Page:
The Australian Bureau of Statistics (ABS) recently released its National Financial Accounts for the June quarter, which revealed a 0.5% quarterly rise in Australian banks’ gross external liabilities (offshore borrowings), but a 0.6% decrease over the year.
Bonds (+$8 billion), Loans (+$7 billion) and Other (+$5 billion) drove the quarterly rise in offshore borrowings by the banks over the June quarter, partly offset by an $18 billion fall in One Name Paper:
Over the year to June 2019, Australian banks’ offshore borrowings fell by $6 billion, with falls in One Name Paper (-$36 billion) and Deposits (-$10 billion) outweighing rises in Loans (+$22 billion), Bonds (+$10 billion) and Other (+$10 billion):
The growth in bank offshore borrowings over recent years has been driven primarily by Bond issuance, which hit an all-time high $421 billion in the June quarter:
When compared to GDP, Australian bank offshore borrowings fell to 45.6% of GDP in June, well below the December 2015 peak of 52.8% of GDP, and roughly the same as the pre-GFC peak. They also remain a key driver behind the banks’ loan books – mostly mortgages – which was 197.6% of GDP as at June 2019, well down from the peak of 211% of GDP in June 2016:
As argued ad nauseum on this site, Australia’s banks would never have experienced anywhere near the same degree of asset (loan) growth without this tapping of offshore funding markets. Accordingly, the total value of Australian mortgage debt would never have grown so strongly, and Australian house prices would be lower as a result.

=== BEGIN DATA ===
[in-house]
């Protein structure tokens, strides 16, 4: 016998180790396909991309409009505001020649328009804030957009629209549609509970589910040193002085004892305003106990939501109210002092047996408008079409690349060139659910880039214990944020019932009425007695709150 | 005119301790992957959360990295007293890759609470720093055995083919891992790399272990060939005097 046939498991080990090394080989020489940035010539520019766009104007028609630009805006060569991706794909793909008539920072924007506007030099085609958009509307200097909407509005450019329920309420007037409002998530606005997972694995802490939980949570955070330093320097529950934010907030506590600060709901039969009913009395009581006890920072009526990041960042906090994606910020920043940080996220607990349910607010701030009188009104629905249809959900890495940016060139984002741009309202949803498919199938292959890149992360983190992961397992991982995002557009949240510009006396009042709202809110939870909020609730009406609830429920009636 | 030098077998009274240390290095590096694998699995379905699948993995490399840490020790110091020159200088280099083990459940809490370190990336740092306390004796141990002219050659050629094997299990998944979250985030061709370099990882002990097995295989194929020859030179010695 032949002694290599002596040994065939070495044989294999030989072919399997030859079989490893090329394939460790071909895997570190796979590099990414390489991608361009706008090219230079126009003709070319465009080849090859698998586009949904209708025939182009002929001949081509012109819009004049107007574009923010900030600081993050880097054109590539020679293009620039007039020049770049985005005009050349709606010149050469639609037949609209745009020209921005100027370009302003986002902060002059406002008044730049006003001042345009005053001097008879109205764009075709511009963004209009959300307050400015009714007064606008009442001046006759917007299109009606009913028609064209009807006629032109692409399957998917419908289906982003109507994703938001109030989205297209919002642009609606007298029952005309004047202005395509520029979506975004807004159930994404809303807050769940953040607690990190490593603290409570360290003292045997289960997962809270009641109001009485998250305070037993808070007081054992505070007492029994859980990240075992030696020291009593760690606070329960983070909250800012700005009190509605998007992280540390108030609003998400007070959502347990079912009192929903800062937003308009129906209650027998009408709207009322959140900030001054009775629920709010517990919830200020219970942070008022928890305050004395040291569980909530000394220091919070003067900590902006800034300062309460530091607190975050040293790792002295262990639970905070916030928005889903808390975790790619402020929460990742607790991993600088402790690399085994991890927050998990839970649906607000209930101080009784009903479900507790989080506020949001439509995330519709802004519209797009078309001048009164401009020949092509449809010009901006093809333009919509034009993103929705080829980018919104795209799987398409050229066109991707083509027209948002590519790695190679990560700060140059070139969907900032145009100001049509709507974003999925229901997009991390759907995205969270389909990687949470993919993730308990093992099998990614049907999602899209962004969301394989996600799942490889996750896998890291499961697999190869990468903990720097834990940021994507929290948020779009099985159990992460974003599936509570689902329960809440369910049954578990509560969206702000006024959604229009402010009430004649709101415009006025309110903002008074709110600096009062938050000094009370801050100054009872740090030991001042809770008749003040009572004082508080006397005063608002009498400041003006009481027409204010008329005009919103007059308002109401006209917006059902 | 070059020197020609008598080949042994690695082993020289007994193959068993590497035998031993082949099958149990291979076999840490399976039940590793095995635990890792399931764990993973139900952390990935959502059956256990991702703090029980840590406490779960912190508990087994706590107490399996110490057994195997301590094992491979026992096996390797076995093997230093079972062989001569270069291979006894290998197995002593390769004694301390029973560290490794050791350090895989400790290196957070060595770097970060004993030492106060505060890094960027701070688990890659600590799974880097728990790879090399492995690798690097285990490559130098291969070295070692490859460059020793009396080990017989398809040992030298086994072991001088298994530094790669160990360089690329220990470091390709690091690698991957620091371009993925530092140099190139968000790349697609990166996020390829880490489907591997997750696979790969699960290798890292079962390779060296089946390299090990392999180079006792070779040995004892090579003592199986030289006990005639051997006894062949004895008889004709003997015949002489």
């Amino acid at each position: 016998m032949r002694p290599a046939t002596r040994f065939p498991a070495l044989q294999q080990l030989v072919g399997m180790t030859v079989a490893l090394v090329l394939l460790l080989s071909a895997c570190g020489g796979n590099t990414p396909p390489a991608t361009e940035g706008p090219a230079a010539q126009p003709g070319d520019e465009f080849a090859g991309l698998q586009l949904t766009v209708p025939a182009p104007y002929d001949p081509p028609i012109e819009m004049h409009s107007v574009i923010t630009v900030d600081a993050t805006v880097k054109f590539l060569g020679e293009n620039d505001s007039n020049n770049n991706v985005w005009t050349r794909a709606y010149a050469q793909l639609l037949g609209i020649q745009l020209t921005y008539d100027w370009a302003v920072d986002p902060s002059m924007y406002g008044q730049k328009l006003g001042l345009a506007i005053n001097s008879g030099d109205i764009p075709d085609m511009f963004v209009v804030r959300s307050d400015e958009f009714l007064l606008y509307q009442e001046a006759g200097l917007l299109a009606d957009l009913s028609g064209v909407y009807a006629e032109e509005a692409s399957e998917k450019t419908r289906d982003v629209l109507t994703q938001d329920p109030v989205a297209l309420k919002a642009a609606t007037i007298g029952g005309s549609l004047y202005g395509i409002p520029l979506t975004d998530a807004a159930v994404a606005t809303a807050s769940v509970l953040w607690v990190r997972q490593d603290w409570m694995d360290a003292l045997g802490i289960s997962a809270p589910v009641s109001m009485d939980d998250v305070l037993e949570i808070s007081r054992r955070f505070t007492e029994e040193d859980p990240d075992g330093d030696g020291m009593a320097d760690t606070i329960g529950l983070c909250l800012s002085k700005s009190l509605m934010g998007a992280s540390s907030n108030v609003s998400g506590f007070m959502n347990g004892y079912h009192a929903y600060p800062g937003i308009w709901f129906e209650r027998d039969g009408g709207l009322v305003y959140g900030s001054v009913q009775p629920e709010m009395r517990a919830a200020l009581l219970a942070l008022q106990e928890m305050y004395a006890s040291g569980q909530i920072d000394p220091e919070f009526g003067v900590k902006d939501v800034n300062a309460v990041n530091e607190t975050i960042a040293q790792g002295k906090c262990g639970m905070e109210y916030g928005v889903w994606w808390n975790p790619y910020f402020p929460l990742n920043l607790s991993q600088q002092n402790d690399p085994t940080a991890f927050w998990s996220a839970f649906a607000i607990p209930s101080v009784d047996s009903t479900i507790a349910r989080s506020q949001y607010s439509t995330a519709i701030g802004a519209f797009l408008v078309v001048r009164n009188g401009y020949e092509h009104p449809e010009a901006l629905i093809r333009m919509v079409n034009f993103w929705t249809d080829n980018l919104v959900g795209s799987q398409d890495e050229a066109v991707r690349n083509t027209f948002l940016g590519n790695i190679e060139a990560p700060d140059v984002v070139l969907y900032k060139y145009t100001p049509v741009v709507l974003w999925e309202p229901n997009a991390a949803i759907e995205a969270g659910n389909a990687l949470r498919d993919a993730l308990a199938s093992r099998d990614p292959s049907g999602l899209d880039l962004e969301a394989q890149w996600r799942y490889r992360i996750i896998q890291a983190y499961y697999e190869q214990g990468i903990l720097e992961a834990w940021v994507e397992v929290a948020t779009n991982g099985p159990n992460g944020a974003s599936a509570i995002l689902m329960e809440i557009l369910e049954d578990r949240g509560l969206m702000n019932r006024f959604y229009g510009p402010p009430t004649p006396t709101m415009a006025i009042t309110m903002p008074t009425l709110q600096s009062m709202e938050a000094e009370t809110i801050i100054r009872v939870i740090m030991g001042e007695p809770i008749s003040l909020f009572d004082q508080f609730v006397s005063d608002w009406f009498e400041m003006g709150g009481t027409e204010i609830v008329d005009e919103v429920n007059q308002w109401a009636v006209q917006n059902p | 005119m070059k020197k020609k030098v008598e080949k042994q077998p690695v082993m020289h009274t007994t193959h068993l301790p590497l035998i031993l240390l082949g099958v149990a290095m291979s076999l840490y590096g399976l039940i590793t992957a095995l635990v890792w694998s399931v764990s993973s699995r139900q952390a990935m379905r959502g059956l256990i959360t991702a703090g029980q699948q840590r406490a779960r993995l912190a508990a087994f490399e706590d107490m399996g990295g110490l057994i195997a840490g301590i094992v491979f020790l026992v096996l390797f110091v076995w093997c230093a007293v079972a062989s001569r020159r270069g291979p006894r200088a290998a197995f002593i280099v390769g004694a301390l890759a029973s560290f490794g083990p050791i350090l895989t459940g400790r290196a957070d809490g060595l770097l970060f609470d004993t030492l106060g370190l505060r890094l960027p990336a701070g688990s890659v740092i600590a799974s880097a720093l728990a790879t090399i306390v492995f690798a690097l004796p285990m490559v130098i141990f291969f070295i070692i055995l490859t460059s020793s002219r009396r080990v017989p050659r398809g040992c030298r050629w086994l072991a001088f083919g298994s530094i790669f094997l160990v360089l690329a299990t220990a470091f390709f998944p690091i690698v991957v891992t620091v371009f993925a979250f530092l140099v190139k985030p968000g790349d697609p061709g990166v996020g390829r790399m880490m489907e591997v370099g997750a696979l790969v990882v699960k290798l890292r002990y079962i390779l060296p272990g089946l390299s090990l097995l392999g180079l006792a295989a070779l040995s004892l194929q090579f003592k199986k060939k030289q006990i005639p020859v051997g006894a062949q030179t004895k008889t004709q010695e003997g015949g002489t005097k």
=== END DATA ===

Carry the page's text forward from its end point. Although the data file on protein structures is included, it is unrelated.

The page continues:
As always, the key risk for Australia remains that the banks’ ability to continue borrowing from offshore rests with foreigners’ willingness to continue extending them credit. This willingness will be tested in the event that Australia’s sovereign credit rating is downgraded (automatically downgrading the banks’ credit ratings), the next global shock arrives (which is looking more likely), or there is a material deterioration in the Australian economy (raising Australia’s risk premia).
Of course, all of this would be far less of a problem if these borrowings were used by the banks to fund productive investment. Unfortunately they haven’t. They have instead been used to pump-up the value of unproductive houses:
This malinvestment is at the heart of Australia’s ponzi economy, which Australia’s authorities are desperate to reinflate.